DALLAS–September 10, 2019— Today, cloud security-as-a-service provider Armor, released its annual Black Market Report. The report finds that the underground hacker markets and forums, where financial data and personal information is bought and sold and illicit services are for sale, are thriving. However, as with any successful business, participating merchants have to continually offer up new items and services, and these cybercriminals are doing just that.
From February 2019 through June of 2019, Armor’s Threat Resistance Unit (TRU) research team analyzed and compiled data from twelve different dark markets and forums, both English- and Russian-speaking ones. In addition to finding and chronicling the current prices for popular core items such as bank account credentials, credit card numbers, full identity packets, and DDoS and spamming services, the TRU team discovered cybercriminals peddling some interesting offerings. They include cash for pennies on the dollar, log-in credentials for unhacked Windows servers for use with Remote Desktop Protocol (RDP), and articles of incorporation.
The most interesting new service the TRU team spotted in the dark markets is a scheme where a criminal buyer can pay a criminal seller $1000 in Bitcoin and have $10,000 transferred to a bank account of their choice or wired to them via Western Union. “For those scammers who don’t possess the technical skills and a robust money mule network to monetize online bank account or credit card credentials, this is an offer that can be very attractive,” said Chris Hinkley, head of Armor’s TRU Team. “The threat actors are still selling financial account and credit card credentials outright, but this clever service gives them an additional channel for monetizing the large amounts of financial data available on the underground. Plus, they still reduce their risk because ultimately they are not taking possession of the stolen funds.”
The TRU team also discovered numerous cybercriminals selling credentials for unhacked Windows RDP servers. They are being offered for as little as $20 a piece. These servers are a common entry point for ransomware threat actors trying get a foothold into an organization’s computer network. Therefore, it stands to reason that the fraudsters would take advantage of this market opportunity. Considering the rash of successful ransomware attacks that have occurred in 2019 alone (Armor has identified 148 publicly identified ransomware victim organizations in the U.S.), business is likely to be good.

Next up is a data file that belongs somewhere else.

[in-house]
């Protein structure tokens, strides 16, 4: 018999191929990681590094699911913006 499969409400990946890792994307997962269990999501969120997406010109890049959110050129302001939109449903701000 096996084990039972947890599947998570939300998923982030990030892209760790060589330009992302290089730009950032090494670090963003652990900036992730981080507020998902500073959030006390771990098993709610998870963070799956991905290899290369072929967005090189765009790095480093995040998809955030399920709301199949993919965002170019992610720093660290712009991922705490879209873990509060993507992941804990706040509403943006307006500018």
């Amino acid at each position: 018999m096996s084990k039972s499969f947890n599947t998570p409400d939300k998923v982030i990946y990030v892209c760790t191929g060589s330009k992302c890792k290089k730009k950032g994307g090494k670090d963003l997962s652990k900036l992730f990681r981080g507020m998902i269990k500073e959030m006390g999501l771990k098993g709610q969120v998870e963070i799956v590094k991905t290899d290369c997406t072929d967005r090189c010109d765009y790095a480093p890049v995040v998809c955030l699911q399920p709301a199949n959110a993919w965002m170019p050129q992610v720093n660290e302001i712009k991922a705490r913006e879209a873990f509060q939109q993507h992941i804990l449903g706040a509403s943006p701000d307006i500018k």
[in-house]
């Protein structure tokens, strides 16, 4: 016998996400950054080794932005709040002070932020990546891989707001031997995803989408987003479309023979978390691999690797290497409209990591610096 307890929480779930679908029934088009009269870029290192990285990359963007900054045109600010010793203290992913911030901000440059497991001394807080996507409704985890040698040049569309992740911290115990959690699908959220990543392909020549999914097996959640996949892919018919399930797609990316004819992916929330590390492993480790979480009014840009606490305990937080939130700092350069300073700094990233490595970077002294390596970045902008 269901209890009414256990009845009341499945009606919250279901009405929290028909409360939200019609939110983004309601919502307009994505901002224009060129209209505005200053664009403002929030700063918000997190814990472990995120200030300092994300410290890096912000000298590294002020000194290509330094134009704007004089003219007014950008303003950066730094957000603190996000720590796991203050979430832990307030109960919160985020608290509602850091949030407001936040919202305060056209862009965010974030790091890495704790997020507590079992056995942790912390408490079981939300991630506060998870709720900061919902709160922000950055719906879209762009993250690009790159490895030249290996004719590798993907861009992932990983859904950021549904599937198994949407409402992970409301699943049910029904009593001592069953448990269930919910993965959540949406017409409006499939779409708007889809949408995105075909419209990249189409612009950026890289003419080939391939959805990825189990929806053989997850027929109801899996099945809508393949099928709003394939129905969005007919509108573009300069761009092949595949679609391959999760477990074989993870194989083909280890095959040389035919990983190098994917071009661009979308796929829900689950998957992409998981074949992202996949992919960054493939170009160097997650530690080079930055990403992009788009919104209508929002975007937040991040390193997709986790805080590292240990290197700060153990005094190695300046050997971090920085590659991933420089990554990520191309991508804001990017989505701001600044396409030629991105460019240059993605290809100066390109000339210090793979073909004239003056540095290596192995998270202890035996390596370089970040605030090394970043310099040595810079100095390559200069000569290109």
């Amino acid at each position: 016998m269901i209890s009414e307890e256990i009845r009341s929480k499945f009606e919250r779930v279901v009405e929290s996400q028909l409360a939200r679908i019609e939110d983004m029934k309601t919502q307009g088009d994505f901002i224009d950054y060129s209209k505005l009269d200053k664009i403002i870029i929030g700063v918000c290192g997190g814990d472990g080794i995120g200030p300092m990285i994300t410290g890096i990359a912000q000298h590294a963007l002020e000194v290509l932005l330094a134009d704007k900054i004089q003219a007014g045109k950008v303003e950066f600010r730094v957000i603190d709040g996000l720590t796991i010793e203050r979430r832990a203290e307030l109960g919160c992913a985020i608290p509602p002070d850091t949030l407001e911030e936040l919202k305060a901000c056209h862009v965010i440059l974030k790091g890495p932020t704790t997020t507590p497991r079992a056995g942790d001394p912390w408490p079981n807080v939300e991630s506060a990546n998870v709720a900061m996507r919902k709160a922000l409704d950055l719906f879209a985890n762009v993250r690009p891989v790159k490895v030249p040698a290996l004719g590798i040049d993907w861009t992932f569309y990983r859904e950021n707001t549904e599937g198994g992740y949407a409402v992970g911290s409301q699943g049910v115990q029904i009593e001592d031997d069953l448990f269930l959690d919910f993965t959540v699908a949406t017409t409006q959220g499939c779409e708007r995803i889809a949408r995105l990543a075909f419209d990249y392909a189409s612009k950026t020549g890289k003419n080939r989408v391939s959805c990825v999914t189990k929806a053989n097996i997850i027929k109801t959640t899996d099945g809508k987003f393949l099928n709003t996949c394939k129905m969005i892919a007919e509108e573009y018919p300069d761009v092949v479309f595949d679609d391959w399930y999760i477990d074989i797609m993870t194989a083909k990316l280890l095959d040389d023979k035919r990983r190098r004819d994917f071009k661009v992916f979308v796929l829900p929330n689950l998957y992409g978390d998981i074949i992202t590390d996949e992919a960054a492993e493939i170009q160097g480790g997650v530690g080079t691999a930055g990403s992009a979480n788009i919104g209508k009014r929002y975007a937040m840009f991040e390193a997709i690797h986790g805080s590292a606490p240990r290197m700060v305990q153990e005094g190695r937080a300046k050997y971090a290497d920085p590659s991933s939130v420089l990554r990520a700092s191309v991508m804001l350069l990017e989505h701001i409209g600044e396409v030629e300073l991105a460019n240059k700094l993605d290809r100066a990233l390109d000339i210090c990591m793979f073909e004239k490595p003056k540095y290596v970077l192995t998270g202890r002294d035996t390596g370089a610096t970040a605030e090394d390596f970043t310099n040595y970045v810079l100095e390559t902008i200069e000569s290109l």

In relation to banking and credit card schemes, it came as no shock to find cybercriminals hawking articles of incorporation and sole proprietorship papers. These documents enable a money mule (a person who transfers illegally acquired money on behalf of or at the direction of another and typically get paid for their services with a small part of the money transferred) to apply for an Employer Identification Number (EIN), which in turn lets them open a business bank account. A business bank account allows a criminal to move larger amounts of money in and out of the account, making it less likely that the bank’s fraud alerts will be triggered. The money mule bank accounts are so integral to the success of online financial fraud, such as Business Email Compromise (BEC) and payroll attacks, it makes sense that the TRU team would see these items become a staple in the underground.
Armor’s comprehensive report includes details of the wide-ranging goods and cybercrime-as-a-service offerings and their associated costs, covering everything from DDoS attacks, to spamming, to gift cards, and – as becoming a social media influencer continues to grow in popularity – the cost of ‘Likes’ and followers.
The amount of criminal goods and services being peddled in the underground is daunting, however, by continually monitoring these dark markets, security defenders, such as Armor, are able to gain valuable insight into the types of data being targeted, how it is being stolen, and how the data are being used. “Having this intelligence is key in helping us protect our clients from current and emerging cyber threats,” said Hinkley. “And although it feels like a never-ending battle, it is a fight worth fighting.”
Extracts from one hacker’s price list:
|Black Market Service and Goods||Cost|
|U.S. Visa/Mastercard data (U.S. prices)||$15-$20 dollars (rising to $25-$30 for BIN number and DOB)|
|US Fullz data (Full ID package)||$30-$40|
|Generic Ransomware||$225 – $660|
|Ranion (Ransomware-as-a-service)||$120 per month|
|MegaCortex||$1000 or 1000 Euros and 10% of ransom|
|Unhacked Remote Desk Protocol Servers in multiple countries||$20 per RDP server|
|Amazon gift card with $1000 balance||$100|
|ATM skimmers||£500 to $1500|
|DDoS attack||$60 per hour|
|Money Transfer Services (PayPal, Bank Transfer, Western Union and Skrill)||Average of $800 for a balance of $10,000|
|Changes to credit history||From $130|
For more information on the cyber threats being seen in the dark markets, and how to protect your organization and yourself, view Armor’s 2019 Black Market Report here.